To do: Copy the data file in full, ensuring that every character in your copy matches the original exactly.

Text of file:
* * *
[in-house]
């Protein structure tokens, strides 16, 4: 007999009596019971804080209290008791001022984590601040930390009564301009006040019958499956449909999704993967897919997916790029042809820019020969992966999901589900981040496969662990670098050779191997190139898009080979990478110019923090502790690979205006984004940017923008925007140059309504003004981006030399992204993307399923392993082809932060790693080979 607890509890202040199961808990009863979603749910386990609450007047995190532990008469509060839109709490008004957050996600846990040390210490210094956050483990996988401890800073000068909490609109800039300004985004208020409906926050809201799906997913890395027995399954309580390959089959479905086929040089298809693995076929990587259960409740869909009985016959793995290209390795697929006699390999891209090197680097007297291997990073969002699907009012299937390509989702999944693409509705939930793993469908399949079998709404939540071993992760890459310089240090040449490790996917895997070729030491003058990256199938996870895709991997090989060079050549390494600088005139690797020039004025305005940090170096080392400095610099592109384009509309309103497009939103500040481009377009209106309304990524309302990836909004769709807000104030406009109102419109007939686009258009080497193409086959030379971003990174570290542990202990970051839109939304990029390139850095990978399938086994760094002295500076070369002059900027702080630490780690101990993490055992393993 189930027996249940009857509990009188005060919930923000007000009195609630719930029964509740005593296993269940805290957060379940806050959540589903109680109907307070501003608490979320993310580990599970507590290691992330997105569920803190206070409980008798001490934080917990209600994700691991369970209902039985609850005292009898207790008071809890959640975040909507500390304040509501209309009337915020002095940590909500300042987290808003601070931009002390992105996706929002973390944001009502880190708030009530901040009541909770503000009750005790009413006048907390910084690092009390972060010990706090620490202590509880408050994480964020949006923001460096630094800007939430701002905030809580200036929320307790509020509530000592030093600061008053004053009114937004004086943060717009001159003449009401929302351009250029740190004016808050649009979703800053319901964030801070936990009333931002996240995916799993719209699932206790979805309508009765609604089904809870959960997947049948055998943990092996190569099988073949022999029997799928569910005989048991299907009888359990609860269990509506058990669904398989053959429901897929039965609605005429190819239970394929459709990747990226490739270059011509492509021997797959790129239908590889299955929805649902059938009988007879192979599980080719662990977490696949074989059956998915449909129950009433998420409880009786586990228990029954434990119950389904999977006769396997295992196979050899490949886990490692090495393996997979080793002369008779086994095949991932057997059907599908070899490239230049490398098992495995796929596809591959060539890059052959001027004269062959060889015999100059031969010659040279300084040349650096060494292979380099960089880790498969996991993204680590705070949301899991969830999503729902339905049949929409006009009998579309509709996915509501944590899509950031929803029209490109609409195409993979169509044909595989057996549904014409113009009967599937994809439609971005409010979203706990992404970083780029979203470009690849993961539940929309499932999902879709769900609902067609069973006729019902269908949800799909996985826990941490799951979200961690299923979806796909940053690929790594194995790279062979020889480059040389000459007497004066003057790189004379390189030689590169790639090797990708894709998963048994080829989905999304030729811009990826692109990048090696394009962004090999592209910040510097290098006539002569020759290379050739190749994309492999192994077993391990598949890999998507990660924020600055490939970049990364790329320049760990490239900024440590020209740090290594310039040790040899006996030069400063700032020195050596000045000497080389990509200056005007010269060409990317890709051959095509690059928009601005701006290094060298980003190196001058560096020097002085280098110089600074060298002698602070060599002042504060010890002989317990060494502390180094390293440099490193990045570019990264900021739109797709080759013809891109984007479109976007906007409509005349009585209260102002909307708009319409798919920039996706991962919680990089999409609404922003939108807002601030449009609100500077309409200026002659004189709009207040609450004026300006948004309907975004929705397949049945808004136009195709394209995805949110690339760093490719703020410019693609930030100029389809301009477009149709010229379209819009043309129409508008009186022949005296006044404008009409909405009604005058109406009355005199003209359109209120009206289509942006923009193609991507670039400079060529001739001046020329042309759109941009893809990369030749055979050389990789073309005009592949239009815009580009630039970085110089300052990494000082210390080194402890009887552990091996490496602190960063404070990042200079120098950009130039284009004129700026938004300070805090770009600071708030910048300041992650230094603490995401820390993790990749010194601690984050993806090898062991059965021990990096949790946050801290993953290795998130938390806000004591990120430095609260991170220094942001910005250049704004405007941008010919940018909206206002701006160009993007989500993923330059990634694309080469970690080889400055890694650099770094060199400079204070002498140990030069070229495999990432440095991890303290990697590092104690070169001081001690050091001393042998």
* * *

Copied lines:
[in-house]
């Protein structure tokens, strides 16, 4: 007999009596019971804080209290008791001022984590601040930390009564301009006040019958499956449909999704993967897919997916790029042809820019020969992966999901589900981040496969662990670098050779191997190139898009080979990478110019923090502790690979205006984004940017923008925007140059309504003004981006030399992204993307399923392993082809932060790693080979 607890509890202040199961808990009863979603749910386990609450007047995190532990008469509060839109709490008004957050996600846990040390210490210094956050483990996988401890800073000068909490609109800039300004985004208020409906926050809201799906997913890395027995399954309580390959089959479905086929040089298809693995076929990587259960409740869909009985016959793995290209390795697929006699390999891209090197680097007297291997990073969002699907009012299937390509989702999944693409509705939930793993469908399949079998709404939540071993992760890459310089240090040449490790996917895997070729030491003058990256199938996870895709991997090989060079050549390494600088005139690797020039004025305005940090170096080392400095610099592109384009509309309103497009939103500040481009377009209106309304990524309302990836909004769709807000104030406009109102419109007939686009258009080497193409086959030379971003990174570290542990202990970051839109939304990029390139850095990978399938086994760094002295500076070369002059900027702080630490780690101990993490055992393993 189930027996249940009857509990009188005060919930923000007000009195609630719930029964509740005593296993269940805290957060379940806050959540589903109680109907307070501003608490979320993310580990599970507590290691992330997105569920803190206070409980008798001490934080917990209600994700691991369970209902039985609850005292009898207790008071809890959640975040909507500390304040509501209309009337915020002095940590909500300042987290808003601070931009002390992105996706929002973390944001009502880190708030009530901040009541909770503000009750005790009413006048907390910084690092009390972060010990706090620490202590509880408050994480964020949006923001460096630094800007939430701002905030809580200036929320307790509020509530000592030093600061008053004053009114937004004086943060717009001159003449009401929302351009250029740190004016808050649009979703800053319901964030801070936990009333931002996240995916799993719209699932206790979805309508009765609604089904809870959960997947049948055998943990092996190569099988073949022999029997799928569910005989048991299907009888359990609860269990509506058990669904398989053959429901897929039965609605005429190819239970394929459709990747990226490739270059011509492509021997797959790129239908590889299955929805649902059938009988007879192979599980080719662990977490696949074989059956998915449909129950009433998420409880009786586990228990029954434990119950389904999977006769396997295992196979050899490949886990490692090495393996997979080793002369008779086994095949991932057997059907599908070899490239230049490398098992495995796929596809591959060539890059052959001027004269062959060889015999100059031969010659040279300084040349650096060494292979380099960089880790498969996991993204680590705070949301899991969830999503729902339905049949929409006009009998579309509709996915509501944590899509950031929803029209490109609409195409993979169509044909595989057996549904014409113009009967599937994809439609971005409010979203706990992404970083780029979203470009690849993961539940929309499932999902879709769900609902067609069973006729019902269908949800799909996985826990941490799951979200961690299923979806796909940053690929790594194995790279062979020889480059040389000459007497004066003057790189004379390189030689590169790639090797990708894709998963048994080829989905999304030729811009990826692109990048090696394009962004090999592209910040510097290098006539002569020759290379050739190749994309492999192994077993391990598949890999998507990660924020600055490939970049990364790329320049760990490239900024440590020209740090290594310039040790040899006996030069400063700032020195050596000045000497080389990509200056005007010269060409990317890709051959095509690059928009601005701006290094060298980003190196001058560096020097002085280098110089600074060298002698602070060599002042504060010890002989317990060494502390180094390293440099490193990045570019990264900021739109797709080759013809891109984007479109976007906007409509005349009585209260102002909307708009319409798919920039996706991962919680990089999409609404922003939108807002601030449009609100500077309409200026002659004189709009207040609450004026300006948004309907975004929705397949049945808004136009195709394209995805949110690339760093490719703020410019693609930030100029389809301009477009149709010229379209819009043309129409508008009186022949005296006044404008009409909405009604005058109406009355005199003209359109209120009206289509942006923009193609991507670039400079060529001739001046020329042309759109941009893809990369030749055979050389990789073309005009592949239009815009580009630039970085110089300052990494000082210390080194402890009887552990091996490496602190960063404070990042200079120098950009130039284009004129700026938004300070805090770009600071708030910048300041992650230094603490995401820390993790990749010194601690984050993806090898062991059965021990990096949790946050801290993953290795998130938390806000004591990120430095609260991170220094942001910005250049704004405007941008010919940018909206206002701006160009993007989500993923330059990634694309080469970690080889400055890694650099770094060199400079204070002498140990030069070229495999990432440095991890303290990697590092104690070169001081001690050091001393042998």